On this day last year, my first child Stella and I played in the yard with our housemates. That evening, we prepared for our first christmas movie night by making popcorn and turning her room into a fort, outfitting our creation with a plethora of blankets and pillows. We watched a Charley Brown Christmas and snoopy's hysterical antics were the hit. And my wife Kari was twenty-four weeks pregnant with our second child, Margot June, and the holidays were a welcomed distraction from the hibernation that we normally go into during pregnancy.

Looking back on this day, I can almost smell the innocence on my breath. I can practically taste the richness of life, and feel the simplicity of my emotions.

Fourteen weeks later and twelve days before her due date, my blue eyed baby girl was dead.

The pain was, as you can attest to, more fiercely felt than I knew was possible, as if all of the heightened emotions I had ever experienced in my life were suddenly reduced to utter dullness in comparison. For the heart to swell with the deepest of love, and to break into a multitude of pieces, one right after the other, almost simultaneously, is something that only this unfortunate group can know. 

I could have never imagined on that December evening, watching snoopy slide across the icy pond, that a mere fourteen weeks later I’d be facing the darkest of nights, smothered in anguish and sorrow.

But, such is life, I have learned.

It is full of accidents and full of fortune, full of complicated twists and full of predictable outcomes, full of beauty and full of gloom, full of exhaustion and full of youth, full of hope and full of despair, full of suffering and full of wellness. I have come to see these attributes of life as not either-or, but both-and-together. A freak accident took my daughter, a fortunate clotting of blood saved my wife. And on and on we could go, showcasing the audacity of life’s complicated nature.

I feel this new life around every corner, both the splendor and heartache of what it means to be alive, what it means to be fully human. I think of this more acutely, I feel of this more deeply, especially on a night like tonight.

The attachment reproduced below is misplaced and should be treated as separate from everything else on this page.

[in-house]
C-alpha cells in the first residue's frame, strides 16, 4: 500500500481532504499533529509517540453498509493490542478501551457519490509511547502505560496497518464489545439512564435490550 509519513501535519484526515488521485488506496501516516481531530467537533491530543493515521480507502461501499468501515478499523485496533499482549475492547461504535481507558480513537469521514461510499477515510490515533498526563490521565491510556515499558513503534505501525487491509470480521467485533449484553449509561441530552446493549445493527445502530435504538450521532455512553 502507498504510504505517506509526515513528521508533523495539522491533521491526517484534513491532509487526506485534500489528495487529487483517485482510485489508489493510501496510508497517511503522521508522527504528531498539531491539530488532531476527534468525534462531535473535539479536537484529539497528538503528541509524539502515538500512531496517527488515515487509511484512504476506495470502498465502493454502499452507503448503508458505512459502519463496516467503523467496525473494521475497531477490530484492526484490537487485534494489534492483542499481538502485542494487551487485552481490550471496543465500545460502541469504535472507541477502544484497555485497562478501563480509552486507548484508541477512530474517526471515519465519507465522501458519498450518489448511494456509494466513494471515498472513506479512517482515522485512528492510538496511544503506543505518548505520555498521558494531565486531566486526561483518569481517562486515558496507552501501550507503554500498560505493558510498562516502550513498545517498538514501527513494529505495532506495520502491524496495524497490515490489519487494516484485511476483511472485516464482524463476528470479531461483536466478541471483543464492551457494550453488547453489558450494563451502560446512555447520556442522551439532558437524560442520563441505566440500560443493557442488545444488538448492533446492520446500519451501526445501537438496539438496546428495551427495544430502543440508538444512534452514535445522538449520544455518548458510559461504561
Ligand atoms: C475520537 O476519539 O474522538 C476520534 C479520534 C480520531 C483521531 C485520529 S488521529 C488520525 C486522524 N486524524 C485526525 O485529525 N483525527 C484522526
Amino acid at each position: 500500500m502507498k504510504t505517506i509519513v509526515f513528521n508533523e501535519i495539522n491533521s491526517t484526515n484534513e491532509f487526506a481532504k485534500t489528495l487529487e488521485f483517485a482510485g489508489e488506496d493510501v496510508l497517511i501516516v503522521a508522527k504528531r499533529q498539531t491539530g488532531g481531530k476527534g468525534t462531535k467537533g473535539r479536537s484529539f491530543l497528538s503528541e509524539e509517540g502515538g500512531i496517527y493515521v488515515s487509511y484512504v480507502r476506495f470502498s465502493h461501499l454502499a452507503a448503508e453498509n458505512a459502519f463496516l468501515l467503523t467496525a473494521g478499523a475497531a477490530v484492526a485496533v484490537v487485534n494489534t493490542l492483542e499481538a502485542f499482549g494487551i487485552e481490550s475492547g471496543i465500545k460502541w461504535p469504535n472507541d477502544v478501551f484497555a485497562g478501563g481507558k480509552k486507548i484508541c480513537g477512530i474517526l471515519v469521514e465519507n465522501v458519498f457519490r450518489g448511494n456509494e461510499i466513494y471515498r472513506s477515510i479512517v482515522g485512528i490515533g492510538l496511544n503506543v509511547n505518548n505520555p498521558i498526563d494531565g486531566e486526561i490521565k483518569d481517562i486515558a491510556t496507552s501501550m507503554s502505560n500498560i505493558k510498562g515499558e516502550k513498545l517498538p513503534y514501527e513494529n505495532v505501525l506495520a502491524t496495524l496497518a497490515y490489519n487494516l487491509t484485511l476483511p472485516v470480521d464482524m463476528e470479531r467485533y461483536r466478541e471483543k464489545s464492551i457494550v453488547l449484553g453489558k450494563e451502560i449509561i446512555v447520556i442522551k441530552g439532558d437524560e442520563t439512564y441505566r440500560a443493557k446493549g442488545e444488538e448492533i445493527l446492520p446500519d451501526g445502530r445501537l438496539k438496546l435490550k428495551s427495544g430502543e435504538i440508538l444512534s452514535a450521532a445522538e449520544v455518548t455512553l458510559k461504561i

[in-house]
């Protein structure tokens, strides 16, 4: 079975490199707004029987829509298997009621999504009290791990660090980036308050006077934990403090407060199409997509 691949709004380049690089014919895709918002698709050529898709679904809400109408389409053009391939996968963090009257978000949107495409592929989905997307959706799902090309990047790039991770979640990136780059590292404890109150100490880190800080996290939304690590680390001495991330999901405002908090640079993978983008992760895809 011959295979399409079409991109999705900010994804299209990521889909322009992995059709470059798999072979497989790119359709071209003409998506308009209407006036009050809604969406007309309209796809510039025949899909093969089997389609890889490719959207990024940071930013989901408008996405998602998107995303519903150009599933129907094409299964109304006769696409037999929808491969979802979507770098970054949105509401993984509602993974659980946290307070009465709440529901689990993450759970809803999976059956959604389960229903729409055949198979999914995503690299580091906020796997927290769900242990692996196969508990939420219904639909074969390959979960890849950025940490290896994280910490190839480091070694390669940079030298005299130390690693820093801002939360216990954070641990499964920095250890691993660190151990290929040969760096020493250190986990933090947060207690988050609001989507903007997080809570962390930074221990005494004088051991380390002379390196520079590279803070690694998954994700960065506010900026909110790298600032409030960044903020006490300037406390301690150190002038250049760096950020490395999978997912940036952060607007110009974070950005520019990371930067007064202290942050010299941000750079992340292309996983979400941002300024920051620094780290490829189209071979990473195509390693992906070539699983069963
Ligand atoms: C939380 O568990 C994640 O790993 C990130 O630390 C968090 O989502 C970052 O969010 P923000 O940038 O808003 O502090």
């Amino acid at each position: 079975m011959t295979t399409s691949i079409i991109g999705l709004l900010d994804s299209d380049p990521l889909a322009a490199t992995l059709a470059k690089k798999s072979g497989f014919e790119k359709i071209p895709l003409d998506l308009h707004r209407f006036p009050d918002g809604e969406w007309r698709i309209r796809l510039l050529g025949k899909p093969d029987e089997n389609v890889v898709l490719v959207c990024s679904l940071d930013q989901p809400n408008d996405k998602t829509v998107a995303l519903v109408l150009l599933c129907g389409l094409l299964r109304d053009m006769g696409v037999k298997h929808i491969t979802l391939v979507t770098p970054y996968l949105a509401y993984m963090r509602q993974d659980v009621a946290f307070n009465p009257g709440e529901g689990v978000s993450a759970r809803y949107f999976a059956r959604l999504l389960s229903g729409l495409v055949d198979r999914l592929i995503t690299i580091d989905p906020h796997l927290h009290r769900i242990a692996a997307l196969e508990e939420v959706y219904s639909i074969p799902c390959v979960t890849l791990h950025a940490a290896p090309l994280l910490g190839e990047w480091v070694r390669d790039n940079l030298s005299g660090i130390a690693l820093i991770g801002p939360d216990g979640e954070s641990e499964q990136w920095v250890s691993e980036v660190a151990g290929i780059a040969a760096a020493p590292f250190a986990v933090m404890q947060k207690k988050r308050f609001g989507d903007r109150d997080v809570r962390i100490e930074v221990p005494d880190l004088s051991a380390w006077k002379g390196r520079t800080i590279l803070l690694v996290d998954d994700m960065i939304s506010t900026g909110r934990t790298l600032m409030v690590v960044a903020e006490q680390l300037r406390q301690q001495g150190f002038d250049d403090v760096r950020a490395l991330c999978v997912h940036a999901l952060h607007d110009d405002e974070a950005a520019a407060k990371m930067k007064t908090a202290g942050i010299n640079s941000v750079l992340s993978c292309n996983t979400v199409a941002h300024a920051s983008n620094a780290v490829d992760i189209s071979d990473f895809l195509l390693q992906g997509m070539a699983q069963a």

Thirty-eight weeks after Margot died, the exact amount of weeks she was alive, I stand here with you. My fellow survivors. YOU who comprehend, YOU who whisper the names of our children, YOU who abide with us, YOU who we can be our whole selves with, YOU who usher us out of the loneliness, YOU who say, “I understand.”

I could have never imagined, on that dreaded day when my daughter was here and then wasn’t, that thirty-eight weeks later I’d be sitting here with you, facing our losses in abiding unison.

In you, in this society of the suffering, I see the beauty of life. And on this cool December evening, as we light our candles and remember our lost children, I see the hope, however soft and delicate it may be.

December 10, 2011


I copied her to a USB drive and slid her into my pocket.

We arrived to the neon lights and glossy floors and aisles of nonsense just in time for an upbeat version of jingle bells.

Not so jingle this year, I thought to her, squeezing the plastic drive.

I pushed her in and she appeared, still warm, hair still wet, still wrapped in blankets.

Hey kiddo.

I stood up to cover the screen, surprised by my own instincts, to protect her from indifferent eyes.

4x6? 8x10?

How about 200x200? Would that be okay?

Here is your picture, he says, handing her back to me.

December 5, 2011

I'm writing over at Glow In the Woods today, talking about the purity in missing. Please feel free to stop by Glow and read my post, beautiful empty, and join the discussion.